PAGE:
Dentists Wary of Salon Teeth-Whitening Treatments


MONTGOMERY, Ala. (AP) - When Kelly Markos started offering teeth
whitening in her upscale salon, she thought it would be a nice
addition to her lineup of eyelash extensions, temporary tattoos and
custom makeup.

But then an inspector for the Alabama Board of Dental Examiners
ordered her to stop, accusing her of practicing illegal dentistry.

Markos' ongoing lawsuit with the state has waded into the murky
area of regulating teeth-whitening products that are increasingly
offered in settings outside the dentist's office, such as salons
and mall kiosks.

The dental industry claims it's a health and safety issue; the
beauty parlors say the dentists are just trying to brush them out
of a lucrative niche.

"As a new business owner, I'm trying to bring something new and
innovative to the salon. And then to be threatened to be shut down
before I really even had it going was more than a little
frustrating," Markos said recently while blow-drying a customer's
freshly cut hair. "I believe that this is a cosmetic service and
we are on the right side of the law."

But Dr. Leslie Seldin, a dentist for 43 years and now consumer
adviser and spokesman for the American Dental Association, said
it's hard to know whether those bleaching trays or ultraviolet
lights are sanitary or safe.

In some salons, the whitening is sometimes facilitated by people
wearing white coats who hand the trays to customers to put into
their own mouths or adjust the lights over their teeth.

But the ADA is worried customers might wrongly think salon
employees are health care professionals.

"We do not know about what level of sterilization and
disinfection is being done. You're dealing with something that is
totally unregulated," Seldin said.

Many of the same products are available in stores for customers
to use on themselves at home.

"What we ultimately feel this boils down to is a
consumer-rights issue, because consumers should have the right to
whiten their teeth any way they want to whiten their teeth as long
as it's safe," said Paul Klein, vice president of White Smile USA.
The Atlanta-based company licenses its whitening products to
locations in 23 states, including Markos' salon.

Whitening at a salon or mall shop using bleaching trays or
ultraviolet light usually costs about $100 to $200. It can cost up
to $400 and more at a dentist's office.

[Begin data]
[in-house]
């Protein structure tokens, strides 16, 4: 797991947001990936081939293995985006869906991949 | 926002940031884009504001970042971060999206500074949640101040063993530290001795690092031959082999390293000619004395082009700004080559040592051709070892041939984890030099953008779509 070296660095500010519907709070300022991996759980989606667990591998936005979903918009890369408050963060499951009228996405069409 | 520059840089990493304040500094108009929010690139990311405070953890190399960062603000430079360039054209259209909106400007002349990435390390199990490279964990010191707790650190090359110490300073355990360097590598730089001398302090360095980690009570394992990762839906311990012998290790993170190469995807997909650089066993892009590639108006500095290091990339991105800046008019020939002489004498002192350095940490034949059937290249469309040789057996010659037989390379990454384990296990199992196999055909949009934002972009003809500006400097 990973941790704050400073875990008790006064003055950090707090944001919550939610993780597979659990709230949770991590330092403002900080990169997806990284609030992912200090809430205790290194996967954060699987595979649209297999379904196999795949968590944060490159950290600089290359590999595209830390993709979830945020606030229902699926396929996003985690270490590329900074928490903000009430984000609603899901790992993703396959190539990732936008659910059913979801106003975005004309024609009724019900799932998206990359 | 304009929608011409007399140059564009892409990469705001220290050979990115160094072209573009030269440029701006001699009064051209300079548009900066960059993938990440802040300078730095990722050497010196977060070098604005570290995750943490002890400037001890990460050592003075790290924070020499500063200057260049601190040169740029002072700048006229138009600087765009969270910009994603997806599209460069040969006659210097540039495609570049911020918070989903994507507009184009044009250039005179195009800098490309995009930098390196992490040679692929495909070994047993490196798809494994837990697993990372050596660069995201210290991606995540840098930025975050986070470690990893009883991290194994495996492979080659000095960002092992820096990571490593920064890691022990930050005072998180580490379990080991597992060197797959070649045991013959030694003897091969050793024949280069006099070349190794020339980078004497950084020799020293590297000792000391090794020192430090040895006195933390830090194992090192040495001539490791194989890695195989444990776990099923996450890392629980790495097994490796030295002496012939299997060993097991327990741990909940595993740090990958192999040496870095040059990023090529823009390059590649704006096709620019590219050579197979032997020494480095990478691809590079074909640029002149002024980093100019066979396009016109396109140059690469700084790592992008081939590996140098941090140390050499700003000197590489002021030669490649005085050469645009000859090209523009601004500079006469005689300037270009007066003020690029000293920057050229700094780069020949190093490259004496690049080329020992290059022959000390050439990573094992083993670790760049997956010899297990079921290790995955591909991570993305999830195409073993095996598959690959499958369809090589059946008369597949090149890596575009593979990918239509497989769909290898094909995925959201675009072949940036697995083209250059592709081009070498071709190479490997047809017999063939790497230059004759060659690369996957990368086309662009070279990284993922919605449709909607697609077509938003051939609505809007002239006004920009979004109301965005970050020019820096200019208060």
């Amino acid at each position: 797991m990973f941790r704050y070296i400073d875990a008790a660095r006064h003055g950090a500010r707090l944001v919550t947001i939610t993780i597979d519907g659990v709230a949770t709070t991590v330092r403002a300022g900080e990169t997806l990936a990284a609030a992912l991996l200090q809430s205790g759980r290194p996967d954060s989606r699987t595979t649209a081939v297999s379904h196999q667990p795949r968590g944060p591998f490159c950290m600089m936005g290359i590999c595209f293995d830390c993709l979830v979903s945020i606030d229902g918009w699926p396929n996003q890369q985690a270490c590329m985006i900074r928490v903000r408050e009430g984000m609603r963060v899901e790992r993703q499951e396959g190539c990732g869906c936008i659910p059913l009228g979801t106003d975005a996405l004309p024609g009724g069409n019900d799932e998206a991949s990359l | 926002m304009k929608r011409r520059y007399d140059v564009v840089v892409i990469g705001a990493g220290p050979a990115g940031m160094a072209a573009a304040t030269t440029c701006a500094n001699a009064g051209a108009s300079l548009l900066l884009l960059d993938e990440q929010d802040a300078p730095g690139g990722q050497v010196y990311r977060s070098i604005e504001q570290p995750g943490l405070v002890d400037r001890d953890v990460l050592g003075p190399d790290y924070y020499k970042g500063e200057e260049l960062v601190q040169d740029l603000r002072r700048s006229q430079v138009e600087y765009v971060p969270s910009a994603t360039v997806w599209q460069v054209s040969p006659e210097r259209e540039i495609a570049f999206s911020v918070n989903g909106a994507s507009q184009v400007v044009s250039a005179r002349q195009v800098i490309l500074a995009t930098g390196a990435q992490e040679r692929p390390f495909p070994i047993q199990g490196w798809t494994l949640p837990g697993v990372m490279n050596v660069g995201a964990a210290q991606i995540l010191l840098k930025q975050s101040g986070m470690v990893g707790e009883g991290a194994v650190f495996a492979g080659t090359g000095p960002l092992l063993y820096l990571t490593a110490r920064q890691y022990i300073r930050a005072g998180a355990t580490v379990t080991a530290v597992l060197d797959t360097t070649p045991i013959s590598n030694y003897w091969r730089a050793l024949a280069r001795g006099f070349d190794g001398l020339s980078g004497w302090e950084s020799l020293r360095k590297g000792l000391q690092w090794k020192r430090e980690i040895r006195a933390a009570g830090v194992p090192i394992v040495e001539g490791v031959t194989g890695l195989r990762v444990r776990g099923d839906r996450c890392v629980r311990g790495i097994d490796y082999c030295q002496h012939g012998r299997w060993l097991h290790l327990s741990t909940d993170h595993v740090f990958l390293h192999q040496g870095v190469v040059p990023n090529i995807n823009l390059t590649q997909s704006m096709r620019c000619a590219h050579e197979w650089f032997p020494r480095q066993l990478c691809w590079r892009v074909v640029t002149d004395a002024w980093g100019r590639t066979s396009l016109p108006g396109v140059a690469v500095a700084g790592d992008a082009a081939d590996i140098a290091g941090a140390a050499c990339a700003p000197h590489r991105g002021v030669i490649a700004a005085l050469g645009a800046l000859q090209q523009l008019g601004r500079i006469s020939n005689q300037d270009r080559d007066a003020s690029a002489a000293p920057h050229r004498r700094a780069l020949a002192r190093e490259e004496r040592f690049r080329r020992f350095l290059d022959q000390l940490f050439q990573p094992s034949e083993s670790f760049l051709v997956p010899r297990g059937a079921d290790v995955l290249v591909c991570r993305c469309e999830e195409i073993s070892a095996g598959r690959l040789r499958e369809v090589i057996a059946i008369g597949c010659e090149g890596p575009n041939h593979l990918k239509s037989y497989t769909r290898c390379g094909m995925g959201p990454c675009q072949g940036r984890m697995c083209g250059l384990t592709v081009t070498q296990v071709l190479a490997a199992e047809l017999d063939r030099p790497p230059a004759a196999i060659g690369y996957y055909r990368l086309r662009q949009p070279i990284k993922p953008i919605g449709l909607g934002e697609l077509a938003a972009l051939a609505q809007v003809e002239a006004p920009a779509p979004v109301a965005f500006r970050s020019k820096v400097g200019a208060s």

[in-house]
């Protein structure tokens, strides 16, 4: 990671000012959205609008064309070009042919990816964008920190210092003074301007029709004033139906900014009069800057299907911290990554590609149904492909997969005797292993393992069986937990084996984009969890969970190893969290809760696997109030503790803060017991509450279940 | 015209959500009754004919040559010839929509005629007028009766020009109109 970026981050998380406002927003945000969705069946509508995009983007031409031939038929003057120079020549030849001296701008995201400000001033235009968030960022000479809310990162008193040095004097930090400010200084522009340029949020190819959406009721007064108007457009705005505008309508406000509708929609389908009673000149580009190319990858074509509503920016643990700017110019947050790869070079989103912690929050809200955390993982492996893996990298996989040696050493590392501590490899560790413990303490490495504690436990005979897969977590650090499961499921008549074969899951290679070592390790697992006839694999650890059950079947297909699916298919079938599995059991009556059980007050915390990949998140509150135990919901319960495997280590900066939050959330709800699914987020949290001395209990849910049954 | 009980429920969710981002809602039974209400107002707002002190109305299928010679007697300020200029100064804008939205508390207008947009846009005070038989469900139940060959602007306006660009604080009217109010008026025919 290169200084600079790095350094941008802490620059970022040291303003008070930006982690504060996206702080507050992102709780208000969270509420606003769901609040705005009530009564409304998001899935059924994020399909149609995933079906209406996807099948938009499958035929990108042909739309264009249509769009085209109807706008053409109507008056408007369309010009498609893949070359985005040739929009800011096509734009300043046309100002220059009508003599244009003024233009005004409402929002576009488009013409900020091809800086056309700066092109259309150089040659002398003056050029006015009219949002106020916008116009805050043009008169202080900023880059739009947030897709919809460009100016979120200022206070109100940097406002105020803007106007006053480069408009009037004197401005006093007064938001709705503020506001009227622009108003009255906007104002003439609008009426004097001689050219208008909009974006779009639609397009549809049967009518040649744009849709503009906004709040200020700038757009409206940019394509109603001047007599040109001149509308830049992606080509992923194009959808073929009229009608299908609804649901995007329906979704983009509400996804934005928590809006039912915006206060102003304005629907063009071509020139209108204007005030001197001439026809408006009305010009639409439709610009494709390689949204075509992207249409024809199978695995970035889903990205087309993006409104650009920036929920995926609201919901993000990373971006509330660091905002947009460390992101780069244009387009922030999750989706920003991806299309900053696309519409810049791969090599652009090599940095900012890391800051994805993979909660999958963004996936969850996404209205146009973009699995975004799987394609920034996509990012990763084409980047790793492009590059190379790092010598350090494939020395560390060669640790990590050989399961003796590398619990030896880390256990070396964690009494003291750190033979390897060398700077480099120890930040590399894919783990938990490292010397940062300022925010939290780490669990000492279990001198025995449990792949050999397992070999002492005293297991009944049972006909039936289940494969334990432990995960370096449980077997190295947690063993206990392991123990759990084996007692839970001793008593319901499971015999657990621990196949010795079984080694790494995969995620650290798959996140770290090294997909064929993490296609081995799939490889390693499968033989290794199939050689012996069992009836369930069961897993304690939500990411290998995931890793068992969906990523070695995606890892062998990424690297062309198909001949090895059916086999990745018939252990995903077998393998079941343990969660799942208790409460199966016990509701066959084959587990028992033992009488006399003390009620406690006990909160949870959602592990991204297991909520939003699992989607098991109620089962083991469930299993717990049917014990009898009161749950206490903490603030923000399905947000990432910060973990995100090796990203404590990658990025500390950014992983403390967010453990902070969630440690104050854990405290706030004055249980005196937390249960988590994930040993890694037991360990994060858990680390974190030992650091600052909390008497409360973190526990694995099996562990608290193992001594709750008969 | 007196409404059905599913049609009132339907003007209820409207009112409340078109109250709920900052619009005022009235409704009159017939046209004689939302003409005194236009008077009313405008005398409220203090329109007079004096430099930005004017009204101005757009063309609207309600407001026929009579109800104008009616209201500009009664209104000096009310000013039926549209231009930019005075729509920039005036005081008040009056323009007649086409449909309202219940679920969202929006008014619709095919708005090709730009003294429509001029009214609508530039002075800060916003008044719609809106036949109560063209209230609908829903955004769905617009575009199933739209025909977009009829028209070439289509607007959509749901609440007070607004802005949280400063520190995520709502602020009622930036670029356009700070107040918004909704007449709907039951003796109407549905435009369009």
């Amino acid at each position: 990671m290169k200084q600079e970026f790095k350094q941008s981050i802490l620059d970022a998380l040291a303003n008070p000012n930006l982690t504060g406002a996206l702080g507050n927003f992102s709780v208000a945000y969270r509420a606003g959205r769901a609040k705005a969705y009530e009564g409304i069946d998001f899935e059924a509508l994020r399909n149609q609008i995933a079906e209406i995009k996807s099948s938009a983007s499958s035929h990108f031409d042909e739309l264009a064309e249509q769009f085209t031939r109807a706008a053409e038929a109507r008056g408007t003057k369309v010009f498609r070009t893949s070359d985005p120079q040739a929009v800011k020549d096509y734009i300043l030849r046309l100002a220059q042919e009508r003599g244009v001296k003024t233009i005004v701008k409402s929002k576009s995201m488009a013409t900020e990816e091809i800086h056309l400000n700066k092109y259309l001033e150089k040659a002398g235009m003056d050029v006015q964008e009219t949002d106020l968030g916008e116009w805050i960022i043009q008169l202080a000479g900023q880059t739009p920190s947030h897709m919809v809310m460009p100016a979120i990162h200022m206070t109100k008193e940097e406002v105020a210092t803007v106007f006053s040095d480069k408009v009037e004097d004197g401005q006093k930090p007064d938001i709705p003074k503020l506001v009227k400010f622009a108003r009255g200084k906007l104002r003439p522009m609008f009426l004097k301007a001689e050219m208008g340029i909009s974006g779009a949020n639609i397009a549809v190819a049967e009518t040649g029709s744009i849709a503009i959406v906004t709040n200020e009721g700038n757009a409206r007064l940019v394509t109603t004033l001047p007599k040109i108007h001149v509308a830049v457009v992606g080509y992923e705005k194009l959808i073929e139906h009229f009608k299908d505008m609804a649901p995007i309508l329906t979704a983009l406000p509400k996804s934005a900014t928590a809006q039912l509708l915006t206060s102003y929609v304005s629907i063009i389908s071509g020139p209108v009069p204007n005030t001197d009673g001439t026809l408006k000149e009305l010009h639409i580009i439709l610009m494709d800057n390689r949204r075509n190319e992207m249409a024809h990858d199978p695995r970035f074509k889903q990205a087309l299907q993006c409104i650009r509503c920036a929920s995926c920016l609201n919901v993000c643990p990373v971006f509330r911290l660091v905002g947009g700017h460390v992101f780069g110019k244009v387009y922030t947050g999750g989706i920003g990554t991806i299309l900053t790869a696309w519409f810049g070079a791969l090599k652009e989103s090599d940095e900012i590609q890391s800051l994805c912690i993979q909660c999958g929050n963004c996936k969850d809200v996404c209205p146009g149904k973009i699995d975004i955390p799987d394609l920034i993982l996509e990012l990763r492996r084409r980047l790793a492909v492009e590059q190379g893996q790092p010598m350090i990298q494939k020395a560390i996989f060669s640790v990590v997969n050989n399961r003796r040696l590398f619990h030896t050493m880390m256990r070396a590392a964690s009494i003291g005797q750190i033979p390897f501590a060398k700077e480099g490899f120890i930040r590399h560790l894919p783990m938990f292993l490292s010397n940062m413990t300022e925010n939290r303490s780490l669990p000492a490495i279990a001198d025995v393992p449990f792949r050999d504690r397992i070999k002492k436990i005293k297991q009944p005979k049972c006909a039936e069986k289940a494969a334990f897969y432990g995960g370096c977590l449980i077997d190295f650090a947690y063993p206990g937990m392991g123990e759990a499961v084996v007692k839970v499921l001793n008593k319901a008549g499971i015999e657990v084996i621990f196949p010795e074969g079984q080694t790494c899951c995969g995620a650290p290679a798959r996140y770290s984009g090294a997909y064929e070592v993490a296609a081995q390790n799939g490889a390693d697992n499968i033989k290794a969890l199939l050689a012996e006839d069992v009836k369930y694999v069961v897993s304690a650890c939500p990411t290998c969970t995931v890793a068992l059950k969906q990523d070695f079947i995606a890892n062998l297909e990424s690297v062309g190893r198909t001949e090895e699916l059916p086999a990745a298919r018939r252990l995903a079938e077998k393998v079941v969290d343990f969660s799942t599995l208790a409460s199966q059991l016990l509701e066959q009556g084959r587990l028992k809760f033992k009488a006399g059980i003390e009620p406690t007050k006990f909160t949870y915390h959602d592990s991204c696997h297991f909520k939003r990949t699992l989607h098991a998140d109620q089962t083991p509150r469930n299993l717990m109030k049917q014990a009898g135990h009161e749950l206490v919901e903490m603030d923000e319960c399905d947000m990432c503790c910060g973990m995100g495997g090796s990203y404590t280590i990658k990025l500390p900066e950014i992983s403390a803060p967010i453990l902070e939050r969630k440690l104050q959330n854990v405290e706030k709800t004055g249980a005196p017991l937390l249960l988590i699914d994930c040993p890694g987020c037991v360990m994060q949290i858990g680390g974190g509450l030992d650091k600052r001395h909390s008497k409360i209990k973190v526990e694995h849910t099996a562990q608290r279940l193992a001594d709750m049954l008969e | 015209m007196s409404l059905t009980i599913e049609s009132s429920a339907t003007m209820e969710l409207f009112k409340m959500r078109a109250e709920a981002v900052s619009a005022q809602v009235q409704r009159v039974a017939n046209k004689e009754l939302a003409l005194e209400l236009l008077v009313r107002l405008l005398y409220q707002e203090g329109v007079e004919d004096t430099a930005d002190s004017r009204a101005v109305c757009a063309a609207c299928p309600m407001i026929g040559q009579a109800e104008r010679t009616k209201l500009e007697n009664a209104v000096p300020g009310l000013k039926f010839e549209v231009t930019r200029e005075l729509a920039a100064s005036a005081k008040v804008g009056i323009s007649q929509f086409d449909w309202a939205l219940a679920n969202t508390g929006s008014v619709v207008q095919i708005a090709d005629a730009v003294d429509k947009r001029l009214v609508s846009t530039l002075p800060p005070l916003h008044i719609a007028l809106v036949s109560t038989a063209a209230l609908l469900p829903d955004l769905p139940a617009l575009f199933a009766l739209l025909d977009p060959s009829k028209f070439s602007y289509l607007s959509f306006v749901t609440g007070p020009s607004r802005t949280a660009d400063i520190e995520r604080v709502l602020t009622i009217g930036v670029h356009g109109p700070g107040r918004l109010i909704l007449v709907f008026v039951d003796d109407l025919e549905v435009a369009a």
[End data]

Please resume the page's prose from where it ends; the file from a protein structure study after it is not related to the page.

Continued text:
A Montgomery judge has ruled in favor of Alabama's dental board
in a lawsuit brought by White Smile USA and Markos, finding that
whitening constitutes the practice of dentistry and requires a

Birmingham attorney Jim Ward, who represented the Alabama board
in the case, said the issue is being addressed in several states,
including Wyoming, Louisiana, North Carolina, Minnesota and New
Mexico, and that many have reached the same conclusion as the
Alabama judge.

Klein said his company has been discussed in New Mexico and
Tennessee but there's never been any court involvement until

"We feel the state is trying to use their regulatory power to
protect a monopoly for the dentists, and we don't think that's
right," he said.

Last month, the Tennessee Board of Dentistry, following
complaints about mall kiosks, changed its rules to clarify that
whitening can only be performed by licensed dentists or hygienists
and dental assistants under their direct supervision.

"It's amazing - we never touch the customer's mouth, never
touch the customer, period, and we don't see how that could
possibly be practicing dentistry," said Klein, who was visibly
agitated as he discussed the situation.

Ohio's dental board agreed with Klein last year, finding that
while it does have some concerns about unregulated use of the
materials, whitening by non-dentists is OK as long as consumers
position the light by themselves, put the material on their own
teeth, and no one else touches their mouths.

"Simply providing a consumer with the materials to make a tray
and demonstrating to them how to apply materials to their teeth for
bleaching purposes is not the practice of dentistry," the board
said in its decision.

The ADA's Seldin said that he first saw such whitening being
done on a cruise about seven years ago, but that the practice has
really taken root within the past four or five years.

"The American Dental Association has a policy but that's not
enforceable in any way," he said. "The dental boards and
governments of states are going to have to figure out how they're
going to handle it."
White Smile USA:

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